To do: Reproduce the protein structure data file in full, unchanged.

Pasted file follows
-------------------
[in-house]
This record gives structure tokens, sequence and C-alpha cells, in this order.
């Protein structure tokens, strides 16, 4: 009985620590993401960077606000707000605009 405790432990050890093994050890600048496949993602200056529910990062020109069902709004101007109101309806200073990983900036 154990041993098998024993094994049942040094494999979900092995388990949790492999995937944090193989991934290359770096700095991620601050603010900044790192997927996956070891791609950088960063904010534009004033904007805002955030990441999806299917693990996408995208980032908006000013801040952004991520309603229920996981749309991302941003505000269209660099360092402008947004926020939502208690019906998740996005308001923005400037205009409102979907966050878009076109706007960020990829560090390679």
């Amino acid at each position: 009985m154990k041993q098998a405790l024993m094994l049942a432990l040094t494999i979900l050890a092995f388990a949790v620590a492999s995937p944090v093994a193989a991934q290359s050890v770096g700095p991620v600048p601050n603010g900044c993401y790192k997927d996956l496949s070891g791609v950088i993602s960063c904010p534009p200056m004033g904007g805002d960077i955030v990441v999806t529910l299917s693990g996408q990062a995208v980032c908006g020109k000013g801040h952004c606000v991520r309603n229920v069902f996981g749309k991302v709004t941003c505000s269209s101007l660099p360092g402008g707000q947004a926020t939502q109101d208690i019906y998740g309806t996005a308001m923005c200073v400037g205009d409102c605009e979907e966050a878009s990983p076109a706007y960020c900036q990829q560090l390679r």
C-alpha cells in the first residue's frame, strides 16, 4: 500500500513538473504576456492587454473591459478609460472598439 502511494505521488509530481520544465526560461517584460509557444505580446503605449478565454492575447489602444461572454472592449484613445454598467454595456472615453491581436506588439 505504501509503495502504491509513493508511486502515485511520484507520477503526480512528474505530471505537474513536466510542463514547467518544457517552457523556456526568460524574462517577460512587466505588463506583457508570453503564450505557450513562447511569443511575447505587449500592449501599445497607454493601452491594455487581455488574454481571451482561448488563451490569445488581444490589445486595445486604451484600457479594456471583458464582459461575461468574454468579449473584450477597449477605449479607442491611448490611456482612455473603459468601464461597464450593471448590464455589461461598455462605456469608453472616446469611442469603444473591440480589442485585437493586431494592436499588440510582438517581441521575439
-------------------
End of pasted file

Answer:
[in-house]
This record gives structure tokens, sequence and C-alpha cells, in this order.
């Protein structure tokens, strides 16, 4: 009985620590993401960077606000707000605009 405790432990050890093994050890600048496949993602200056529910990062020109069902709004101007109101309806200073990983900036 154990041993098998024993094994049942040094494999979900092995388990949790492999995937944090193989991934290359770096700095991620601050603010900044790192997927996956070891791609950088960063904010534009004033904007805002955030990441999806299917693990996408995208980032908006000013801040952004991520309603229920996981749309991302941003505000269209660099360092402008947004926020939502208690019906998740996005308001923005400037205009409102979907966050878009076109706007960020990829560090390679």
């Amino acid at each position: 009985m154990k041993q098998a405790l024993m094994l049942a432990l040094t494999i979900l050890a092995f388990a949790v620590a492999s995937p944090v093994a193989a991934q290359s050890v770096g700095p991620v600048p601050n603010g900044c993401y790192k997927d996956l496949s070891g791609v950088i993602s960063c904010p534009p200056m004033g904007g805002d960077i955030v990441v999806t529910l299917s693990g996408q990062a995208v980032c908006g020109k000013g801040h952004c606000v991520r309603n229920v069902f996981g749309k991302v709004t941003c505000s269209s101007l660099p360092g402008g707000q947004a926020t939502q109101d208690i019906y998740g309806t996005a308001m923005c200073v400037g205009d409102c605009e979907e966050a878009s990983p076109a706007y960020c900036q990829q560090l390679r």
C-alpha cells in the first residue's frame, strides 16, 4: 500500500513538473504576456492587454473591459478609460472598439 502511494505521488509530481520544465526560461517584460509557444505580446503605449478565454492575447489602444461572454472592449484613445454598467454595456472615453491581436506588439 505504501509503495502504491509513493508511486502515485511520484507520477503526480512528474505530471505537474513536466510542463514547467518544457517552457523556456526568460524574462517577460512587466505588463506583457508570453503564450505557450513562447511569443511575447505587449500592449501599445497607454493601452491594455487581455488574454481571451482561448488563451490569445488581444490589445486595445486604451484600457479594456471583458464582459461575461468574454468579449473584450477597449477605449479607442491611448490611456482612455473603459468601464461597464450593471448590464455589461461598455462605456469608453472616446469611442469603444473591440480589442485585437493586431494592436499588440510582438517581441521575439